The Mardler: News and oddments from the county
More than 130 works by the artist Elisabeth Frink, go on show in Norfolk this month for the largest showing of her work in the 25 years since her death.
Elisabeth Frink: Humans and Other Animals at the Sainsbury Centre will examine her radical and bohemian beginnings in 1950s London, reappraising one of the most important British sculptors of the 20th century. Frink’s work will be placed alongside other modern masters, including Pablo Picasso, Alberto Giacometti, Auguste Rodin, Francis Bacon, Germaine Richier and Louise Bourgeois, in addition to work by two exciting contemporary artists, Douglas Gordon and Rebecca Warren.
The relationship between humans and animals was central for Suffolk-born Frink and one she returned to throughout her life. She rose to prominence while at Chelsea College of Art in 1952, when she had her first major gallery exhibition and won a prize in the international competition for the Monument to the Unknown Political Prisoner.
During this period, she created a series of expressionist bird sculptures, which for her, evoked ‘strong feelings of panic, tension, aggression and predatoriness’. Frink created one of the most succinct responses to the Second World War and to the climate of fear generated by the encroaching Cold War.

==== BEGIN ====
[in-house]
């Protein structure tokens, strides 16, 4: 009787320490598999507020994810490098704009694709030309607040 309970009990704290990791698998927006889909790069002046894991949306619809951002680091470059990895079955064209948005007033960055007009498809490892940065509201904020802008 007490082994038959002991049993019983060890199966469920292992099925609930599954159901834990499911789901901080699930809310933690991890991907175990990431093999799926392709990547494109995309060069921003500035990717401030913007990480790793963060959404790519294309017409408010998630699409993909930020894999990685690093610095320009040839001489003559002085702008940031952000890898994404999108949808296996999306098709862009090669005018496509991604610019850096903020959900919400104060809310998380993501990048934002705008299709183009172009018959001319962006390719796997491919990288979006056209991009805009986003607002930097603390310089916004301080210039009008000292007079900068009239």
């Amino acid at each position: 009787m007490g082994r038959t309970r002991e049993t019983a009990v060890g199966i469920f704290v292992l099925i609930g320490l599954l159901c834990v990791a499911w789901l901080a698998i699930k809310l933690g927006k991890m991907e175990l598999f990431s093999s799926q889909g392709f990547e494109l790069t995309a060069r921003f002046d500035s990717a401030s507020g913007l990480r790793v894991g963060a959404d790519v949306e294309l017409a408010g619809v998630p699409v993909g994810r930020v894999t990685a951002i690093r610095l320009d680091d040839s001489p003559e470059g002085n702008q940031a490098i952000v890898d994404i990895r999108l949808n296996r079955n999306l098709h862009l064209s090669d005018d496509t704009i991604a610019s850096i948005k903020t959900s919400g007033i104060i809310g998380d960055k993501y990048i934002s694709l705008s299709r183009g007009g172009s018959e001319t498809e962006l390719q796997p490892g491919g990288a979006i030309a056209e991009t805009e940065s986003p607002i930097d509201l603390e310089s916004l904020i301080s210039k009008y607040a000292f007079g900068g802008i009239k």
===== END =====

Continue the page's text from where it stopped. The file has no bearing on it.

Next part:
Frink’s most famous and unique theme is a series of Goggle Heads (1967-69) and Tribute Heads (1970s-80s). 10 of these larger-than-life-size bronze heads will be presented in the exhibition, the first time so many have been displayed together. Elisabeth Frink: Humans and Other Animals; Sainsbury Centre for Visual Arts, from October 13 to February 24, 2019. scva.ac.uk
Elisabeth Frink with Birdman, c.1960